Approximate Symmetries and Pseudo-Goldstone Bosons

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  • VOLUME 2g, NUMBER 25 PHYSICAL RK VIEW LKTTKRS 18 DECEMBER 1972

    K)

    KN)

    name -(1940).We should like to express our gratitude to the

    CERN Track Chamber Division, and speciallyto Professor Ch. Peyrou, Dr. R. Armenteros,and Dr. D. E. Plane, for supplying the film andthe beam. This work would not have been pos-sible without the encouragement and advices ofDr. R. Barloutaud, and one of us (J.G. ) wouldlike to thank Professor A, Berthelot and Dr.A. Leveque for their generous support at theCentre d'Etudes Nucleaires de Saclay where partof this work has been done.

    I I I I I I I I ) I I I

    2

    a

    FIG. 2. Best fit to the coupling constants gz and g&of the assumed y octet. The new resonant wave withunknown isospin is tried as a triplet of SU(2) andmarked F*.

    according to Eq. (7), the predicted partial widthsof the predicted, getting

    r(=-'- =-~) 5 Me V,F(='- &K) -27 MeV,I'(:"'-:"ri)-0.4 MeV,F(:"'-AK)-0.2 MeV.

    As a speculation we point out the possibility ofidentifying =' with the poorly known group of par-ticles summarized by Soding et al. ' under the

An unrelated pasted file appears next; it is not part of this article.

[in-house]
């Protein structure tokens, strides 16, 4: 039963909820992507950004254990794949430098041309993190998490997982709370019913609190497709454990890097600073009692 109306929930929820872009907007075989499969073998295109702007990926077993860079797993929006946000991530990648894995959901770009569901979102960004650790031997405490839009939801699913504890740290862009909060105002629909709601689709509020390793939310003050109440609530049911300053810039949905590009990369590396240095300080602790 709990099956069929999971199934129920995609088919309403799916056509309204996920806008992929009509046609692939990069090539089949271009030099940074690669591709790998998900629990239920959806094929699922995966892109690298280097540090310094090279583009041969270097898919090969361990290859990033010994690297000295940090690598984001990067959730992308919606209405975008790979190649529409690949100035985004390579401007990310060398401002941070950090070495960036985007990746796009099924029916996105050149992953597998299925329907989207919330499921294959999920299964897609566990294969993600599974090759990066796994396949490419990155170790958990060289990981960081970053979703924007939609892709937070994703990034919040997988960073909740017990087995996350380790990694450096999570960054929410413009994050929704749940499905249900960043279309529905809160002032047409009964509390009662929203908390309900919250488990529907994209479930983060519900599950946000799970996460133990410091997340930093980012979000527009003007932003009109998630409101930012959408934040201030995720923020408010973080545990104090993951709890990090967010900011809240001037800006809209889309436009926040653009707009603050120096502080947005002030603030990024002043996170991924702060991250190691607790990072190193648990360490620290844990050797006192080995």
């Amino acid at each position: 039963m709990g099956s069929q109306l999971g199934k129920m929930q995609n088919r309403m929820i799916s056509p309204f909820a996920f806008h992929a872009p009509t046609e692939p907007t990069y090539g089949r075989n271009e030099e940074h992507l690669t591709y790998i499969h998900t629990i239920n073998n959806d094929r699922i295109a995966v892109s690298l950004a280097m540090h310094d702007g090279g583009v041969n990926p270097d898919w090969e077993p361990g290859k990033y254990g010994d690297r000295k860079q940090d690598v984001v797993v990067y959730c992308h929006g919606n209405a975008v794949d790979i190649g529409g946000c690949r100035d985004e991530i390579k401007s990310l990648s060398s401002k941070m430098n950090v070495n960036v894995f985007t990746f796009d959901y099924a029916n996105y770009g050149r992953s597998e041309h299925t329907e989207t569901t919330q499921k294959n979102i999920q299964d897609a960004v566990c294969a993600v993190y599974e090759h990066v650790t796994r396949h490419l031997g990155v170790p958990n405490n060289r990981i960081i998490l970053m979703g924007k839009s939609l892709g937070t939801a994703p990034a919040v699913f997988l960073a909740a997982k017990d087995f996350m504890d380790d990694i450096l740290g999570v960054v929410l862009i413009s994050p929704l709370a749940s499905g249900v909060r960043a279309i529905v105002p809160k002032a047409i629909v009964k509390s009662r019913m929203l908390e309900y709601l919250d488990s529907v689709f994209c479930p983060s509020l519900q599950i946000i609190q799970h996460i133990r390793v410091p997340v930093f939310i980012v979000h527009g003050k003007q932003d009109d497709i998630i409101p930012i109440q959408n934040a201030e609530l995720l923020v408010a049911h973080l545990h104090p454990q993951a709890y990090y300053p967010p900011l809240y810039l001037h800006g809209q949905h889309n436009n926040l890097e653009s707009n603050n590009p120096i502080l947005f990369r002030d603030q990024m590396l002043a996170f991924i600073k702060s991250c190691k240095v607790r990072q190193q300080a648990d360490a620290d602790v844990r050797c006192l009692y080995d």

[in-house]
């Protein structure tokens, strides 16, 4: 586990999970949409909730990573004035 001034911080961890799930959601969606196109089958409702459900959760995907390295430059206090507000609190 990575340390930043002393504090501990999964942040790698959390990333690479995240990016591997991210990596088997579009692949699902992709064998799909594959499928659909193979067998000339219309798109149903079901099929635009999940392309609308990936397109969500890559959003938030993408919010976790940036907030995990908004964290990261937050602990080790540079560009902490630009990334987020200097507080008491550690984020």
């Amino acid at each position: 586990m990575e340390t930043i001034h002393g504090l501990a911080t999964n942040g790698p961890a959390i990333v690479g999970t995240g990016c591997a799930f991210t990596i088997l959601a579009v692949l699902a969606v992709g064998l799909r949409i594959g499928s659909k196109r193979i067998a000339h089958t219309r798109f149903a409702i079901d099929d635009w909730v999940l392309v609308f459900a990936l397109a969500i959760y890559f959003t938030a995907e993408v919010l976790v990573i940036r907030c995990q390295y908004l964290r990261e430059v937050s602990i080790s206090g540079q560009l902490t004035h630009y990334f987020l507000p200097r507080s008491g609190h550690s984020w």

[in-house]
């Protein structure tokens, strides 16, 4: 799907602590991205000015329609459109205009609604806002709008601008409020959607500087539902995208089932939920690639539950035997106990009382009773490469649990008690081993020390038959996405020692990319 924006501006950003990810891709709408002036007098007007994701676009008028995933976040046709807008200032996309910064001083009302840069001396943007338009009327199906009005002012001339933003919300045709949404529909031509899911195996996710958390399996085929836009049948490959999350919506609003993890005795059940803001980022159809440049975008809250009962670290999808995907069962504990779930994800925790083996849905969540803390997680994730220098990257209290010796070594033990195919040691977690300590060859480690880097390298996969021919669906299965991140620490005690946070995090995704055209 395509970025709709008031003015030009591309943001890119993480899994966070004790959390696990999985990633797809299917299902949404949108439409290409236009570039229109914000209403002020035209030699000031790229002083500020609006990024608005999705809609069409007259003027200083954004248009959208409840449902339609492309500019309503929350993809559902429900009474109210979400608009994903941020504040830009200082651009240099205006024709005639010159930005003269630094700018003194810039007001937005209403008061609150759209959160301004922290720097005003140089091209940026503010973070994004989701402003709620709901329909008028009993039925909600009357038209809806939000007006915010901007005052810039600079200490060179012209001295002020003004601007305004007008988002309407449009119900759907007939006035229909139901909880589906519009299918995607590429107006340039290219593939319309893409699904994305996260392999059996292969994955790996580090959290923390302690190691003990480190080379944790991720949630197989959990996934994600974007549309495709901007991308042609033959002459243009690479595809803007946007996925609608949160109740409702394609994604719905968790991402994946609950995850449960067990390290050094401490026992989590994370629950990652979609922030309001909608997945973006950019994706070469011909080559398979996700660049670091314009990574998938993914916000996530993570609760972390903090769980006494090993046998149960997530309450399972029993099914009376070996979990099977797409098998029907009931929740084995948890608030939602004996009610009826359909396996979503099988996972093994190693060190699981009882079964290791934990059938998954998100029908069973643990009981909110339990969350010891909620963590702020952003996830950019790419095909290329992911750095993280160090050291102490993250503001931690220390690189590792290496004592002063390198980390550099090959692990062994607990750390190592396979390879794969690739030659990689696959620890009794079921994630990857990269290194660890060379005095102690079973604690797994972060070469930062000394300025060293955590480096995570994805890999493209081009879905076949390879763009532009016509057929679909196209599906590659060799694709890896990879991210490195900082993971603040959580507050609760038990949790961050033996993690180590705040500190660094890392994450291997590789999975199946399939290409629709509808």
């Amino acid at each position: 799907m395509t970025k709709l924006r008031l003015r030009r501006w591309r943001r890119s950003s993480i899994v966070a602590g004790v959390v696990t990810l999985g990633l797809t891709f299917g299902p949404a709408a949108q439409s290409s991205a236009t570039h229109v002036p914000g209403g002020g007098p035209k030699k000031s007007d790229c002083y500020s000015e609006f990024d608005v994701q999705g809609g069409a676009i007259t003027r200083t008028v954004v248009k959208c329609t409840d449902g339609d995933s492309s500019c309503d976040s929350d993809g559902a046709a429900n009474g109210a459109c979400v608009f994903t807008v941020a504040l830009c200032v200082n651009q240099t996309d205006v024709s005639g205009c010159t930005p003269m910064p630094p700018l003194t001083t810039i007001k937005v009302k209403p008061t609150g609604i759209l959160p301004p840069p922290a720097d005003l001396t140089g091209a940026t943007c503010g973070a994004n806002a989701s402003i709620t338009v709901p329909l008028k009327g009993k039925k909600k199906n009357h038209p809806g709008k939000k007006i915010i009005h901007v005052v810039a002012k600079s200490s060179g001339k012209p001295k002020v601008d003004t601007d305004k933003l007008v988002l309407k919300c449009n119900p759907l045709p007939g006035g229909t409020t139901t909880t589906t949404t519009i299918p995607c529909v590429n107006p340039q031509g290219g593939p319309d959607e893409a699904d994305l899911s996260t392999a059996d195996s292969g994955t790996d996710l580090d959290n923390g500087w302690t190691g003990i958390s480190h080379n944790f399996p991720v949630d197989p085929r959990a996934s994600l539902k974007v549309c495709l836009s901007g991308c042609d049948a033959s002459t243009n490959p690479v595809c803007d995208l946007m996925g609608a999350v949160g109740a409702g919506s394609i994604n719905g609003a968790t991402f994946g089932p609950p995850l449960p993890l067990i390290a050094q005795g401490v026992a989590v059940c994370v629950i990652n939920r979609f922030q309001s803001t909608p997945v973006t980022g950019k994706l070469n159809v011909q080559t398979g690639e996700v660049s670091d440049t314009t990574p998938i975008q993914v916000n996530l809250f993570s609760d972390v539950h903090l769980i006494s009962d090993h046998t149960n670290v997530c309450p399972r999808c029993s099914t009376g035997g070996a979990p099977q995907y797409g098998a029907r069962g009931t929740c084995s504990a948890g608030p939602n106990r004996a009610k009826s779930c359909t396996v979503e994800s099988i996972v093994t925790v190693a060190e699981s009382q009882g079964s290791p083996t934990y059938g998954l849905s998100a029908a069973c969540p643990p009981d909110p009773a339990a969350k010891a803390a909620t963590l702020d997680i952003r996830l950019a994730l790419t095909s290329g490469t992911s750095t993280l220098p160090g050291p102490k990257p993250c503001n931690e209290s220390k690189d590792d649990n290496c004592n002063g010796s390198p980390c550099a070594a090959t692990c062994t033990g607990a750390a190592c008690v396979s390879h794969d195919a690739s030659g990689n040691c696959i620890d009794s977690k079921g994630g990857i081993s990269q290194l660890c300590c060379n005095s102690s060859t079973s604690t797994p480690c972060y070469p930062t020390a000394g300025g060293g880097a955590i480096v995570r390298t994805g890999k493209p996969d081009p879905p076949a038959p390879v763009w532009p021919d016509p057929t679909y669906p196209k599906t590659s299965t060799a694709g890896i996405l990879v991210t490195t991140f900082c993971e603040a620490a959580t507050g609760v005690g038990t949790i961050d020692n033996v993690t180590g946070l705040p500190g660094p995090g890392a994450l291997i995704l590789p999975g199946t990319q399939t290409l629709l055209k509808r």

R. Armenteros et al. , Nucl. Phys. B8, 195 (1968).CERN-HERA Group, Report No. CERN/HERA 70-6

    (unpublished) .S. Dado, Ph. D. thesis, Technion, Haifa, Israel, 1972

    (unpublished); S. Dado et al ., to be published.R. J. Litchfield et al. , Nucl. Phys. 330, 125 (1971).R. D. Tripp, in Strong Interactions, Proceedings of

    the International School of Physics 'Enrico Fermi, "Course XXX1TI, i966, edited by L. W. Alvarez(Acade-mic, New York, 1966), pp. 70 ]40

    6P. Soding et a/. , Phys. Lett. 39B, 1 (1972).For elastic amplitudes, Eq. (5) is derived in, e.g.,

    L. D. Landau and E. M. Lifshitz, Quantum Mechanics(Pergamon, New York, 1958), formula (119.10).

    J. M. Blatt and V. F. Weisskopf, Theoretical clearPhysics (Wiley, New York, 1952), p. 358.

    R. D. Tripp, in Proceedings of the Fourteenth International Conference on High Energy Physics, vienna,Austria, 1968, edited by J. Prentki and J. Steinberger(CERN Scientific Information Service, Geneva, Switzer-land, 1968).

    Approximate Symmetries and Pseudo-Goldstone Bosons*

    Steven WeinbergLaboratory for clearScience and Department of Physics, Massachusetts Institute of Technology,

    Cambridge, Massachusetts 02189(Received 27 October 1972)